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I’ve been through balancing coding and managing teams for 15 years at many points: these are my secrets to managing a team when you still have to get stuff done.

1. Understand Your New Role

The same thing goes for designers, frontenders and backenders. You’ve spent years honing your skills becoming the attentive craftsman you are today. You value your skills and love the day-to-day work your job entails. Getting out of that mindset is hard, but it is necessary.

You will need to learn to:

  • Delegate. Your team may not do things the way you do. They are unlikely to be as experienced as you are. But you must learn to trust them and occasionally accept appropriate compromise or you will always be the bottleneck.
  • Be strict on recruiting. Develop a recruitment process that leads to having team members you can trust
  • Mentor team members to get them to the standard you expect

transition_gracefully_web_coder.jpg

2. Transition Gracefully

You’re not going to be able to slam on a Hugo Boss suit and never write a line of code or open a concept file ever again. You need to be realistic: this is going to be a busy period for you while you transition.

You need to set boundaries around what you’re able to do and stick to them. There will be plenty of tasks to fill your time up from dusk till dawn every day if you let them. You need to prioritise and decide what’s really critical for today and what can wait until tomorrow or even next week.

An important part of this is learning to manage your time differently.

3. Manage Your Time Differently

Secrets to Managing a Team When You Still Have to Code

When doing project work you may have had a workflow like this:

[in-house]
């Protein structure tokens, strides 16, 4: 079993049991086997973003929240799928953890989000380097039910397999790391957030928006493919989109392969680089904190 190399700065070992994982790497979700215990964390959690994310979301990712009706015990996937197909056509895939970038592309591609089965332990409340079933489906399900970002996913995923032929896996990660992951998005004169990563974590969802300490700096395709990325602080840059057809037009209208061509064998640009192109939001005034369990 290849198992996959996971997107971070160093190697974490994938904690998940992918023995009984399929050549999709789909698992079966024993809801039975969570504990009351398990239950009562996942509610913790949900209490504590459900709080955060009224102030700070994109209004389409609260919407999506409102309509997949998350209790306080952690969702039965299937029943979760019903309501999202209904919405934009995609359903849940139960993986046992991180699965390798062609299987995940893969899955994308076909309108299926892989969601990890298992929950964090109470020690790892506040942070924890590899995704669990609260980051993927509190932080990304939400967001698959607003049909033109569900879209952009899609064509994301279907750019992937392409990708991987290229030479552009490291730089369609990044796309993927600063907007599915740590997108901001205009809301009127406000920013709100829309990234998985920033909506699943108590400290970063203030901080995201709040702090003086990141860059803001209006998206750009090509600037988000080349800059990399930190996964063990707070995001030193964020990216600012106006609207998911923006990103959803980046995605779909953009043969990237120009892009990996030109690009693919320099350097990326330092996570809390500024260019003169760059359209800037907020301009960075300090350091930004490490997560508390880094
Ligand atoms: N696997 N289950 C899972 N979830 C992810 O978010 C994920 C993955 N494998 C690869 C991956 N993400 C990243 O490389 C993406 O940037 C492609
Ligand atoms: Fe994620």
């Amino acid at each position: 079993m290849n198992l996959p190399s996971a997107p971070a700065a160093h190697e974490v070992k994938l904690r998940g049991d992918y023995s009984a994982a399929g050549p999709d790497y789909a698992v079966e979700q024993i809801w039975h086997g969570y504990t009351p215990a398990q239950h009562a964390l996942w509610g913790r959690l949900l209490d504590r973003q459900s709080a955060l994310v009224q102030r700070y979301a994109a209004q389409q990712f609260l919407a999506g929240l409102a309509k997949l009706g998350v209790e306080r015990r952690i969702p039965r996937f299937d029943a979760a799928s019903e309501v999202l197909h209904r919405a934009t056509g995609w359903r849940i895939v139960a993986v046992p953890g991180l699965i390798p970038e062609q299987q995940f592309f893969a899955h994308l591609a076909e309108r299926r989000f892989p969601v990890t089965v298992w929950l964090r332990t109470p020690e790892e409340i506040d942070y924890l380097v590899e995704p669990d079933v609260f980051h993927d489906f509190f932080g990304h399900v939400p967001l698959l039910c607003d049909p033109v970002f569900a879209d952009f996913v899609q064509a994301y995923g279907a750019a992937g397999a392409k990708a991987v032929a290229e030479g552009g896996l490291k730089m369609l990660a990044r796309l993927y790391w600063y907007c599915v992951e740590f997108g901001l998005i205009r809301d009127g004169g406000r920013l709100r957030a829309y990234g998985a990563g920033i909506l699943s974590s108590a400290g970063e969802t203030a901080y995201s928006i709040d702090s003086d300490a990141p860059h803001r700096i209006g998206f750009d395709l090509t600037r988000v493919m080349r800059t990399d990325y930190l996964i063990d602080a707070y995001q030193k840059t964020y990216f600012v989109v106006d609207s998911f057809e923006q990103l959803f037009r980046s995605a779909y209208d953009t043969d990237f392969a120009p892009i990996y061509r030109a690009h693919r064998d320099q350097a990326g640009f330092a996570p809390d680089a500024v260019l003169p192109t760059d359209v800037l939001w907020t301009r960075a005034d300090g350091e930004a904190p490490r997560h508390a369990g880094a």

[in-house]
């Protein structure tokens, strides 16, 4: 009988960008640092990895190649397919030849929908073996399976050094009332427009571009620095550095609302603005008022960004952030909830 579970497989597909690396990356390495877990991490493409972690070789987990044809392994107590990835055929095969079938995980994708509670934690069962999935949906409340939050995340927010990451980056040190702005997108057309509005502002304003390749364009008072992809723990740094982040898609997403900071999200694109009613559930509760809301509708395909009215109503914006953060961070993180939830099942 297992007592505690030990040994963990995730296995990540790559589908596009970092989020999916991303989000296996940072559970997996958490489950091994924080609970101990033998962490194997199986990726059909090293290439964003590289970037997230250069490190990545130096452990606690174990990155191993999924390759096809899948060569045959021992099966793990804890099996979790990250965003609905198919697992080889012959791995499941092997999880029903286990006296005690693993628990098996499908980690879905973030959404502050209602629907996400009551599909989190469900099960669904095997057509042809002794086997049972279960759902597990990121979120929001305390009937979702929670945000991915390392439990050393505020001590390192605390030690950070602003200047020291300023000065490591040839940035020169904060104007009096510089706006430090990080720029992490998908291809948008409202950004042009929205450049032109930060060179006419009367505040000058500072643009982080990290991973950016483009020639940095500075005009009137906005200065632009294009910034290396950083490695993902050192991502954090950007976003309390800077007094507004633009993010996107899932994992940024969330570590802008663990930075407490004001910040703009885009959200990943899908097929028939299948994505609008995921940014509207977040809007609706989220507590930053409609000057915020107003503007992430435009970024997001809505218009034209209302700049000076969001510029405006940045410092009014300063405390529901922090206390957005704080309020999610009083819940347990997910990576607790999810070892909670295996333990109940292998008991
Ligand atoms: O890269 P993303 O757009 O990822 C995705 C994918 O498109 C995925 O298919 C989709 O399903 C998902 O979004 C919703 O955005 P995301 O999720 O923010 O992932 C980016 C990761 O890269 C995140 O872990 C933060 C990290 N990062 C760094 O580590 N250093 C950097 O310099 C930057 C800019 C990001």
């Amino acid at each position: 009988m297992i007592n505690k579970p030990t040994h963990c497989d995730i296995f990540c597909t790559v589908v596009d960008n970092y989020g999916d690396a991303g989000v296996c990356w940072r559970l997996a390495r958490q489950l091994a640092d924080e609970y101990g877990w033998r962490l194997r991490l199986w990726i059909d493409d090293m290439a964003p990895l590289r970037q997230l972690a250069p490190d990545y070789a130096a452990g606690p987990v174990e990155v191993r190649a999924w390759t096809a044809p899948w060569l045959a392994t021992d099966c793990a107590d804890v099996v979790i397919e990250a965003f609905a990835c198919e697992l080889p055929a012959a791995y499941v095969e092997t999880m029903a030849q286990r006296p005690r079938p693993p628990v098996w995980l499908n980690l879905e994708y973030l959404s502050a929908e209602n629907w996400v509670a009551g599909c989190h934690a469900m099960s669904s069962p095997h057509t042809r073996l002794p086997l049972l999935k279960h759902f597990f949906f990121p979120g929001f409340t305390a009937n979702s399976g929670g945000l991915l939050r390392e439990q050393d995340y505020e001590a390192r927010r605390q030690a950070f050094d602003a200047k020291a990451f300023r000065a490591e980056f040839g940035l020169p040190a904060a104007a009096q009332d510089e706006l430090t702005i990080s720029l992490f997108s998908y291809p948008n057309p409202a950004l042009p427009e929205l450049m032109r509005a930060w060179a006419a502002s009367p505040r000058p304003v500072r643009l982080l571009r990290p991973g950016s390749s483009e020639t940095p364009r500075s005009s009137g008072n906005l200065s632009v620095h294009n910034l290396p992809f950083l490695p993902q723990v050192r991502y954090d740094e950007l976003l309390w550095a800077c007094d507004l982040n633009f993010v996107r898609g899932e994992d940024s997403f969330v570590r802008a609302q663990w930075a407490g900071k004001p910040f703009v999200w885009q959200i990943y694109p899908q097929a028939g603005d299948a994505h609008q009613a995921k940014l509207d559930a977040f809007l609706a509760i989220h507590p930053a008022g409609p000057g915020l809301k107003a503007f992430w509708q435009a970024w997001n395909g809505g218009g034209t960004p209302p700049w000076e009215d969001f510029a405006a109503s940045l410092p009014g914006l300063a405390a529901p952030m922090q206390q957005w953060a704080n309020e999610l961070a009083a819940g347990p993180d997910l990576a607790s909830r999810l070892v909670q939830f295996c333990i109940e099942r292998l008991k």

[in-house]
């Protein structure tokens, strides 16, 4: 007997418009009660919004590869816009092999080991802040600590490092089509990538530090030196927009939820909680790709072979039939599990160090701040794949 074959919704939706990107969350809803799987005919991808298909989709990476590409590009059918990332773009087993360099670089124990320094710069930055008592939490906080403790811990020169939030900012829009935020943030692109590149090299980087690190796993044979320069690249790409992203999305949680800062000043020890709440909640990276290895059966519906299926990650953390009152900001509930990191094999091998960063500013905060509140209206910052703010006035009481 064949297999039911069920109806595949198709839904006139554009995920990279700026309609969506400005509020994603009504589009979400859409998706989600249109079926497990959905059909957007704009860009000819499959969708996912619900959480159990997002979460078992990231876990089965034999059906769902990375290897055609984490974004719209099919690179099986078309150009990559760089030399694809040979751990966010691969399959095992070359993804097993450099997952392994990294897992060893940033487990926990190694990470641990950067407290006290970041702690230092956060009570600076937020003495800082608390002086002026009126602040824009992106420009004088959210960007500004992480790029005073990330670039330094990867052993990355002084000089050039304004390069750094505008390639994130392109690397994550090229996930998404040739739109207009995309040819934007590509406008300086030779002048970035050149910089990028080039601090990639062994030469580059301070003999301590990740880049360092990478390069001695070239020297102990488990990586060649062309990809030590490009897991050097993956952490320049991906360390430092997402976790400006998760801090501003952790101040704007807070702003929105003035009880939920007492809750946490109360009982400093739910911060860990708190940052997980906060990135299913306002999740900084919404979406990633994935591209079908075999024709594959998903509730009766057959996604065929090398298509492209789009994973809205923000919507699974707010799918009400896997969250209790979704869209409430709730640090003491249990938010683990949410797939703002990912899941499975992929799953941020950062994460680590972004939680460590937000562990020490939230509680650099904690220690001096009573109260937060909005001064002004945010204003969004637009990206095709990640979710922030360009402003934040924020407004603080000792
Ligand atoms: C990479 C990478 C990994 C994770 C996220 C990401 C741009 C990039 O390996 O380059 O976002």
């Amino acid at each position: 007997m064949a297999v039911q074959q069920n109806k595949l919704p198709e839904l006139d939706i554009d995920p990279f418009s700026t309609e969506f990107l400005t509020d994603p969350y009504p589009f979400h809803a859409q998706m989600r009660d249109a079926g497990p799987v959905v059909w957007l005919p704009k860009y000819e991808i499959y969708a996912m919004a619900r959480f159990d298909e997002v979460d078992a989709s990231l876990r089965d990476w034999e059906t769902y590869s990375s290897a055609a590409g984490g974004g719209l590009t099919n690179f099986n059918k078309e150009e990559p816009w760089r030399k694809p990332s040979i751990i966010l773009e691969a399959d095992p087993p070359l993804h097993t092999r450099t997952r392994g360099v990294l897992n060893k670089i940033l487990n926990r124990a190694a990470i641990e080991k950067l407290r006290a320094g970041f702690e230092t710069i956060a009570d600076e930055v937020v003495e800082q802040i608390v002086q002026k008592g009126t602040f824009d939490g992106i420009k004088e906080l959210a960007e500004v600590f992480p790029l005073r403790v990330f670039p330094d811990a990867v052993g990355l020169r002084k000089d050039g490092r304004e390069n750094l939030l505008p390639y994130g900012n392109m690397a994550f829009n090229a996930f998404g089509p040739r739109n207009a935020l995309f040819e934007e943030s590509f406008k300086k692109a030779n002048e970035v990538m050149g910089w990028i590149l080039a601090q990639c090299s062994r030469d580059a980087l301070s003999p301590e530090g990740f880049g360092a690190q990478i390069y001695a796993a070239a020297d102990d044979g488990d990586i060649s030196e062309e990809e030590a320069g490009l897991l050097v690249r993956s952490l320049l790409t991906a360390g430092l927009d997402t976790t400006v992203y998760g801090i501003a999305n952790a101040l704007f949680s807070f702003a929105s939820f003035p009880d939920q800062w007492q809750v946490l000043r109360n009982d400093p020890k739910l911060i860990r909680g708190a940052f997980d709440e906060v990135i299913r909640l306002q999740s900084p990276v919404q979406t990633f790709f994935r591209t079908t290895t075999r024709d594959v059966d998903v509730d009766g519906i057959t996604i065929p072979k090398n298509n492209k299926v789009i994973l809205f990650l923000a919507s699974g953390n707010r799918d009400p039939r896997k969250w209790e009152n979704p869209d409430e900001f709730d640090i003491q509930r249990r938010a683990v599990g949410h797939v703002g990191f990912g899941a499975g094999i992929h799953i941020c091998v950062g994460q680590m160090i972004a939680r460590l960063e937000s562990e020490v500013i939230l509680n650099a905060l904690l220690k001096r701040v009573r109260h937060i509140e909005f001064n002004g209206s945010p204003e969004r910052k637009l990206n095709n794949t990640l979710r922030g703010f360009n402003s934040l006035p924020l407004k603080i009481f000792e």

1. Start fun exciting new web build project
  2. Work on project for a week
  3. Release project

When trying to transition to managing a team, your workflow could look like this:

  1. Start fun exciting new web build project
  2. Spent 2 hours assisting a team member who’s broken the git repo
  3. Work on project for 20 minutes
  4. Create a job specification for a role you now need to fill
    Join a call with a recruiter (wow that took longer than you thought)
    Realise you’re now 2 days behind
    Prepare sensitive communications to explain the delay to the client
  5. Work on project for 15 mins
  6. Join new project management call to explain why the project is late
  7. Now you’re 3 days behind. Fun project is no longer fun

This leads to you being sad, clients being sad, and an ever-increasing bald patch. What can we do to improve this?

Set realistic expectations with stakeholders. If you’re involved in any day-to-day project work, double any of the estimations of project aspects you need to work on and adjust deadlines accordingly. You’re doing 2 jobs and you need to find the time from somewhere. They’ll be angrier if you make impossible promises and underdeliver anyway.

Set up time boxes. Try and dedicate certain parts of the day to management tasks, and others to project work. Here’s an example schedule that has worked in some instances:

  • 08:30-09:30Emails, standup with the team
  • 09:30-13:00 — Project work
  • 13:30-14:30 — Email catchup, Schedule any calls for this slot
  • 14:30-16:45 — Project work
  • 16:45-17:30 — Email catchup, communication to any stakeholders that tasks haven’t been forgotten, they’ve been scheduled in and will get completed according to a plan

Occasionally, emergencies will drop into your lap which will mess up your well-defined plans. When this happens you will need to accept the disruption, work to resolve it, and move on. Try not to get frustrated.

The reality is this may mean you need to pick up some of the slack on your own time. Remember that this is a transitional period. If you are managing your workload well and scaling your team, this will not be forever.

Everyone’s workload, stakeholder expectations and working hours can differ so experiment with techniques and schedules to see what works for you.

Be available to your team but set limits. You’re looking after a team now, and they will have emotional as well as technical needs. If you ignore them, they will:

  • Spend hours solving the wrong problems which your direction would have helped them fix in minutes
  • Not create things up to your standard, but not understand why and what that standard is
  • Feel uncared for.

Don’t do that. Instead, speak openly with them, explain that you are going to be very busy but that they are important to you and essential to the projects they work on.

Don’t say: “Can’t you see I’m too busy? Don’t bother me with that now”

Do say: “I’m tied up at the moment, but I have some ideas on this issue. Can we review this together at 13:30?”